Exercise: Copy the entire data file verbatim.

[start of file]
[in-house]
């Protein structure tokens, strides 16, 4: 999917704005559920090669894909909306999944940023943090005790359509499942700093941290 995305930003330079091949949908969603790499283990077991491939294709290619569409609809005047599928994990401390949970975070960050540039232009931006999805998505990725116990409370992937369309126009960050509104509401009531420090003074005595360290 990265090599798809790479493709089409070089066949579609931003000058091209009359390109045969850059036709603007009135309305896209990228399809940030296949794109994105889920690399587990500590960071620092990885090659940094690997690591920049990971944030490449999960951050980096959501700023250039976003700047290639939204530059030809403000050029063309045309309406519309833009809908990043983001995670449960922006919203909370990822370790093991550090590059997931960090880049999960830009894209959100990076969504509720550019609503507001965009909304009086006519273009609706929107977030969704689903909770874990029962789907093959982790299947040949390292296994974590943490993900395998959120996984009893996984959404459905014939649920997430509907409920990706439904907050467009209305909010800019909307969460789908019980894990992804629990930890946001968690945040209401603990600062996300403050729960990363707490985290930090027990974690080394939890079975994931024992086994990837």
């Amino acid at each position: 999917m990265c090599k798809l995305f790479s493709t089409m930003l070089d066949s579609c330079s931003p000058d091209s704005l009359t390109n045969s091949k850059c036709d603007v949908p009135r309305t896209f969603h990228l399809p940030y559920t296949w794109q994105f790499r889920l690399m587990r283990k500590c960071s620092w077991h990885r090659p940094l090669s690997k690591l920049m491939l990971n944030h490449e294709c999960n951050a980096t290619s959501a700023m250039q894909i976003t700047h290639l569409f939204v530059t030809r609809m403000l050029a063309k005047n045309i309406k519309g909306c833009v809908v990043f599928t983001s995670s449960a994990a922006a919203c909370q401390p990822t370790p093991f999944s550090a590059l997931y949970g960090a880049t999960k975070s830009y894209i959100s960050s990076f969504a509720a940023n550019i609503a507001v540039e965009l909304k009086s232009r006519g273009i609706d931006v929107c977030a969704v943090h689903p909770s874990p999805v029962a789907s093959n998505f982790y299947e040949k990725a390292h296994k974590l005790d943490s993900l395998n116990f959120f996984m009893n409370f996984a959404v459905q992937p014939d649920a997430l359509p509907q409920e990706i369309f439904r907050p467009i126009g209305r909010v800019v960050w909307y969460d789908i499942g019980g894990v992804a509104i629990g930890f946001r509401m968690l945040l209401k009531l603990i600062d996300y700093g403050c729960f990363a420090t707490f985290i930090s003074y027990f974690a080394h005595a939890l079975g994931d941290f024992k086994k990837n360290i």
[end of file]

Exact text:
[in-house]
């Protein structure tokens, strides 16, 4: 999917704005559920090669894909909306999944940023943090005790359509499942700093941290 995305930003330079091949949908969603790499283990077991491939294709290619569409609809005047599928994990401390949970975070960050540039232009931006999805998505990725116990409370992937369309126009960050509104509401009531420090003074005595360290 990265090599798809790479493709089409070089066949579609931003000058091209009359390109045969850059036709603007009135309305896209990228399809940030296949794109994105889920690399587990500590960071620092990885090659940094690997690591920049990971944030490449999960951050980096959501700023250039976003700047290639939204530059030809403000050029063309045309309406519309833009809908990043983001995670449960922006919203909370990822370790093991550090590059997931960090880049999960830009894209959100990076969504509720550019609503507001965009909304009086006519273009609706929107977030969704689903909770874990029962789907093959982790299947040949390292296994974590943490993900395998959120996984009893996984959404459905014939649920997430509907409920990706439904907050467009209305909010800019909307969460789908019980894990992804629990930890946001968690945040209401603990600062996300403050729960990363707490985290930090027990974690080394939890079975994931024992086994990837």
């Amino acid at each position: 999917m990265c090599k798809l995305f790479s493709t089409m930003l070089d066949s579609c330079s931003p000058d091209s704005l009359t390109n045969s091949k850059c036709d603007v949908p009135r309305t896209f969603h990228l399809p940030y559920t296949w794109q994105f790499r889920l690399m587990r283990k500590c960071s620092w077991h990885r090659p940094l090669s690997k690591l920049m491939l990971n944030h490449e294709c999960n951050a980096t290619s959501a700023m250039q894909i976003t700047h290639l569409f939204v530059t030809r609809m403000l050029a063309k005047n045309i309406k519309g909306c833009v809908v990043f599928t983001s995670s449960a994990a922006a919203c909370q401390p990822t370790p093991f999944s550090a590059l997931y949970g960090a880049t999960k975070s830009y894209i959100s960050s990076f969504a509720a940023n550019i609503a507001v540039e965009l909304k009086s232009r006519g273009i609706d931006v929107c977030a969704v943090h689903p909770s874990p999805v029962a789907s093959n998505f982790y299947e040949k990725a390292h296994k974590l005790d943490s993900l395998n116990f959120f996984m009893n409370f996984a959404v459905q992937p014939d649920a997430l359509p509907q409920e990706i369309f439904r907050p467009i126009g209305r909010v800019v960050w909307y969460d789908i499942g019980g894990v992804a509104i629990g930890f946001r509401m968690l945040l209401k009531l603990i600062d996300y700093g403050c729960f990363a420090t707490f985290i930090s003074y027990f974690a080394h005595a939890l079975g994931d941290f024992k086994k990837n360290i």